What reptile orders are there in Australia?
-crocodiles -turtles -squamates (lizards and snakes)
What proportion of animals in Australia are reptiles?
What is phylogenetics?
-the study of evolutionary relatedness among groups of organisms (e.g. species, populations), which is discovered through molecular sequencing data and morphological data matrices
What is the phylogeny of reptiles?
-phylogenies are hypotheses, and help us understand adaptation
What is an ancestral trait?
-trait that was in a common ancestor and is inherited from that ancestor
What is a derived trait?
-trait that evolved only with that division and is not shared with its ancestral organisms, e.g. feathers in birds
What is an outgroup?
- a (monophyletic) group of organisms that serve as a reference group for determination of the evolutionary relationship among three or more monophyletic groups of organisms,can tell where a trait arose
What does monophyletic mean?
-a group of species that consists of an ancestral species and all its descendants
Are reptiles monophyletic?
-no, as birds would have to be included
What are the characteristics of crocodiles?
-crocodiles today are recent radiation= only 30 million years or so (the lineage is however ancient) • heavily armored body, long jaws, streamlined body, long tail • aquatic predators • ancient – 240 million years old • tropical distribution • only crocodiles in Australia (no alligators, caimans or gharials)
Did crocodiles ever walk on land?
-yes, they used to be land based at some point in their development (experimented with being on land) -used to be much larger, up to 12m in length
What are the two species of crocodiles in Australia?
1. Freswhater crocodile= lives in the north, in rivers, upstream areas, has thin snout, grows to about 3 m and is not a huge threat to humans 2. Saltwater crocodile= up to 6-7 m. LIves in the estuary, threat to humans
What is the difference between tortoises and turtles?
-tortoises are usually on land and have high dome shaped shell, herbivorous -turtles, in water and flatter shells, in Australia only turtles!!!
What are the freshwater turtles in Australia?
-2 families -Family Chelidae – side-necked turtles (Gondwanan), lives in Asutralia and South America,around the coast freshwater -Family Carettochelydidae – pitted-shelled turtle, lives only in small bits of Northern Australia and PNG, Gondwanan relic,more specialised for swimming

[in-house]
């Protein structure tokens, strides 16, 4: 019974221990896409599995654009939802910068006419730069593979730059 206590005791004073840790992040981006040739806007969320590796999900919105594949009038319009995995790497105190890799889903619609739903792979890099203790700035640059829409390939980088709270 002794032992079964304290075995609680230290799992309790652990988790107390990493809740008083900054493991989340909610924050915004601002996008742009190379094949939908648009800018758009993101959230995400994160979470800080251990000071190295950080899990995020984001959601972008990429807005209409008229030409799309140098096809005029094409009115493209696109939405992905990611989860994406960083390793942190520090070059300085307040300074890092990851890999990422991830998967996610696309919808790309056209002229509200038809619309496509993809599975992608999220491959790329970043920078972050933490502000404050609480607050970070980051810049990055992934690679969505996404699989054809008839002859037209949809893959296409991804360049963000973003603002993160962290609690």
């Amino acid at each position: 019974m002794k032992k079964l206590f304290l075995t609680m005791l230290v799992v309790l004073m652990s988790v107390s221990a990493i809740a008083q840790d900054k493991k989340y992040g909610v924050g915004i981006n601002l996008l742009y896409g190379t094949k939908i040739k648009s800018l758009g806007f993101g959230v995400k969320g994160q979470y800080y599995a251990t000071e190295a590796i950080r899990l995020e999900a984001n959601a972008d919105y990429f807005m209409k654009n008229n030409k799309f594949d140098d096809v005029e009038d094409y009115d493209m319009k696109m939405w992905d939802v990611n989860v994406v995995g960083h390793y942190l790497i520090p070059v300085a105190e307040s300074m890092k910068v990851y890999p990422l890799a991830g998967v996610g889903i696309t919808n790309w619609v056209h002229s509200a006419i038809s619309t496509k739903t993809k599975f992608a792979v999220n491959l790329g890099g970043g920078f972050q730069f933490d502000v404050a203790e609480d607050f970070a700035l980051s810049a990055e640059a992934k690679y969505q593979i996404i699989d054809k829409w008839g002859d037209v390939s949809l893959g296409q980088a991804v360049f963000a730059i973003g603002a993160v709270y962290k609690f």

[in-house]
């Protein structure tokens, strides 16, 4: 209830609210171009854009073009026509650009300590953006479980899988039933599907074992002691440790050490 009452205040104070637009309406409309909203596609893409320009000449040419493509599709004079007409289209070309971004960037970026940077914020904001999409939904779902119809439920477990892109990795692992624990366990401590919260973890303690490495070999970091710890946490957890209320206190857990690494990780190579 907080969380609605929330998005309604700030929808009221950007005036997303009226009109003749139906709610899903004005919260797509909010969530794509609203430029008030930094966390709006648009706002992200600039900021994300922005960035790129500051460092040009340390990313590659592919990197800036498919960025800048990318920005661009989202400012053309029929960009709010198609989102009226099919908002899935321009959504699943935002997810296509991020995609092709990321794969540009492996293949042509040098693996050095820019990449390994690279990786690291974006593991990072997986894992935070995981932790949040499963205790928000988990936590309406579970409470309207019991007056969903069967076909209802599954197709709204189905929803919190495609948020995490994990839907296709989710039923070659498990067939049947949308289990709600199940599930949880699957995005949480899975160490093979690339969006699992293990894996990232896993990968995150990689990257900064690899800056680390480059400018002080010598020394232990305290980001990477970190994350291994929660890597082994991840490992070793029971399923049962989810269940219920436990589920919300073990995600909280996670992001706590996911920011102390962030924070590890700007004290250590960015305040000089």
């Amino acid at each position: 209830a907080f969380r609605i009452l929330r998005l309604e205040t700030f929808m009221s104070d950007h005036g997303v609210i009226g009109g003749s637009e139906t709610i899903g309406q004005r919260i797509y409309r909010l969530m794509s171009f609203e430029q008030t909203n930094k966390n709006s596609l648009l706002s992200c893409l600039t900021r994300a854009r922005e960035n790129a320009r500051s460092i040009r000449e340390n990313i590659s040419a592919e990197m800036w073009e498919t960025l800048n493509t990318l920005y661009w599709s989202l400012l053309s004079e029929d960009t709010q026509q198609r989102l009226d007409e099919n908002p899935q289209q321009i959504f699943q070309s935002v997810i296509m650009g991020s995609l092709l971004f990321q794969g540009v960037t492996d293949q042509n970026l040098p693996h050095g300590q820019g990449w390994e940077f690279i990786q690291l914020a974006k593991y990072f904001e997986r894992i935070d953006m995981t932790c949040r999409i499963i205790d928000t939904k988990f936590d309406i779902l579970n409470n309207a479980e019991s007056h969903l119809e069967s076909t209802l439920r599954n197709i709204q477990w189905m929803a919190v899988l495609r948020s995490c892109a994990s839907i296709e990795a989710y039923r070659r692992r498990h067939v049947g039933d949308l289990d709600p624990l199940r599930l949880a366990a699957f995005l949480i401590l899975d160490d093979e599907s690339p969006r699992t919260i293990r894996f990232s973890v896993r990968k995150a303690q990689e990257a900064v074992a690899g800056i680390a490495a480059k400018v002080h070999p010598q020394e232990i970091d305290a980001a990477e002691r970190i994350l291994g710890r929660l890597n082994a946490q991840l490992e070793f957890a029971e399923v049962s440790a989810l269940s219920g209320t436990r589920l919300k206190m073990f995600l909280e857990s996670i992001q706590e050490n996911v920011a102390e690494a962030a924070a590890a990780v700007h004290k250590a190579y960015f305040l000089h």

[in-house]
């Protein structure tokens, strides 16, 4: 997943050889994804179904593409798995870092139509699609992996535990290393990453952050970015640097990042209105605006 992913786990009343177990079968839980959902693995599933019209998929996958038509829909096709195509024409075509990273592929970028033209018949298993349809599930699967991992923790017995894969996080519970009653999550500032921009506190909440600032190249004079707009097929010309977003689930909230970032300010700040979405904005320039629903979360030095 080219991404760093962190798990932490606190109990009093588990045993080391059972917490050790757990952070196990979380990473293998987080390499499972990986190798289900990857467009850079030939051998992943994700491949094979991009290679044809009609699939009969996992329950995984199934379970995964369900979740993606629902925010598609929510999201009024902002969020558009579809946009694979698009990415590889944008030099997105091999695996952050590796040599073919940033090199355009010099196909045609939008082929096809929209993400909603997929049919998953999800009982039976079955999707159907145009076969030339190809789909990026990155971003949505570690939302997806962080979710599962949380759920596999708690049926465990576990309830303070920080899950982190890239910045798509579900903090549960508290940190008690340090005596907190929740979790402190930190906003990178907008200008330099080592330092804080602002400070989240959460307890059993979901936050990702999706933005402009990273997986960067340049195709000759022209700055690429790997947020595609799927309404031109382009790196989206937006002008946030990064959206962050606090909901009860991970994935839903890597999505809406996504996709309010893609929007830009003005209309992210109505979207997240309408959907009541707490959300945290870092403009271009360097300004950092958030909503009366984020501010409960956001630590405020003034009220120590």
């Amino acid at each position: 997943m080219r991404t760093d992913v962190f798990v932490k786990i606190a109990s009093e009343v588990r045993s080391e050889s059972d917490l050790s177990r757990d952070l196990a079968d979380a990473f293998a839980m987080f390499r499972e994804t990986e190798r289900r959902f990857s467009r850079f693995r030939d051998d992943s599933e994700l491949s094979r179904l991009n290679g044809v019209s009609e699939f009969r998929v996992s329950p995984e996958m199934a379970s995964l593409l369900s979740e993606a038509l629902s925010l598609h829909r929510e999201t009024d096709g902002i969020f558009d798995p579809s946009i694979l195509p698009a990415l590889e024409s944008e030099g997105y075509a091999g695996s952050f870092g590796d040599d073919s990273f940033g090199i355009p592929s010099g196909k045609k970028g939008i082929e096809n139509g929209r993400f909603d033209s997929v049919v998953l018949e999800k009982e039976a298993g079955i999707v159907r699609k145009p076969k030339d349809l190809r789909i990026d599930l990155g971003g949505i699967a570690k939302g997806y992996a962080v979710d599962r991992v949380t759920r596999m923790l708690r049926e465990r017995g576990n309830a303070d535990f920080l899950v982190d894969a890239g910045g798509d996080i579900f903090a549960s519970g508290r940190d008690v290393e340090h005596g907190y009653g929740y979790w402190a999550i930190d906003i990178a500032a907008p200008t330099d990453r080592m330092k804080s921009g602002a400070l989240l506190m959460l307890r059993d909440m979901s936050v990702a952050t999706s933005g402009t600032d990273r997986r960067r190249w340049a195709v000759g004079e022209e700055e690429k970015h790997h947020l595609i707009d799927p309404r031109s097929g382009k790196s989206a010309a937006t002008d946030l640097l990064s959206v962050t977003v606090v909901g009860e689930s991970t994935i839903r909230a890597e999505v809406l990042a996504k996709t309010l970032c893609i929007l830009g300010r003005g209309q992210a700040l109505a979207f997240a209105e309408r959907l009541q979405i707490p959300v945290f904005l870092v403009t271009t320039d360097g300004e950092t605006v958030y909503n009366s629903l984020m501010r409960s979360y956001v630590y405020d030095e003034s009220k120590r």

What are the sea turtles in Australia?
-2 families of sea turtles -Family Cheloniidae (overall 8 species, in Australia there are 5), green turtle etc,the common one you sea in the sea -Leatherback turtle, globally distributed,largest of all turtles (1 species only) -4th biggest reptile, warm blooded, high diving (up to 1000m) one of the fastest swimming reptiles 37km
Why is Australia the land of lizards?
-over 650 species,more than any other country in the world
What are the four lizard linneages in Australia?
1.Geckos (Gekkonidae) (Carphodactylidae) (Diplodactylidae) (Pygopodidae - legless lizards) 2.Skinks (Scincidae) 3.Dragons (Agamidae) 4.Goannas (Varanidae)
What are the characteristics of geckos?
-nocturnal • Australia 20 genera, over 150 species • tail autotomy (drop-tails) • vocal • some have sticky feet -big eyes, tend not to have eyelids, vocal= can hear them (ttttt) -sticky feet, (use van der waals forces) -can lose their tail -quite big distribution , relatively diverse
What are the four gecko families?
1. Gekkonidae e.g. Bynoe’s Gecko, Worldwide 2.Diplodactylidae e.g. Spiny-tailed Geckos, Velvet Geckos Only in Australia 3.Carphodactylidae e.g. Knob-tails, Leaf-tails Only in Australia 4.Pygopodidae Legless lizards Only in Australia
What are the characteristics of Pygopodidae: Limbless geckos?
• Endemic to Australasia • Nearly complete limb loss (no intermediates) • Diversity of form and function - fossorial, terrestrial, semi-arboreal • Snake mimicry • Relationships?: some gecko traits (two eggs, no eyelids)
What is the phylogeny of geckos?
-the three australian groups the three on the bottom: soft shelled eggs, the legless closely related to the other two aus families
What are the characteristics of Skinks: Family Scincidae?
• most diverse lizard family in the world • Australia: 36 genera, 365 species • tail autotomy (drop-tails) • strong association with leaf litter and the top layer of the soil -60% of aus reptiles= skinks -includes the blue tongue skins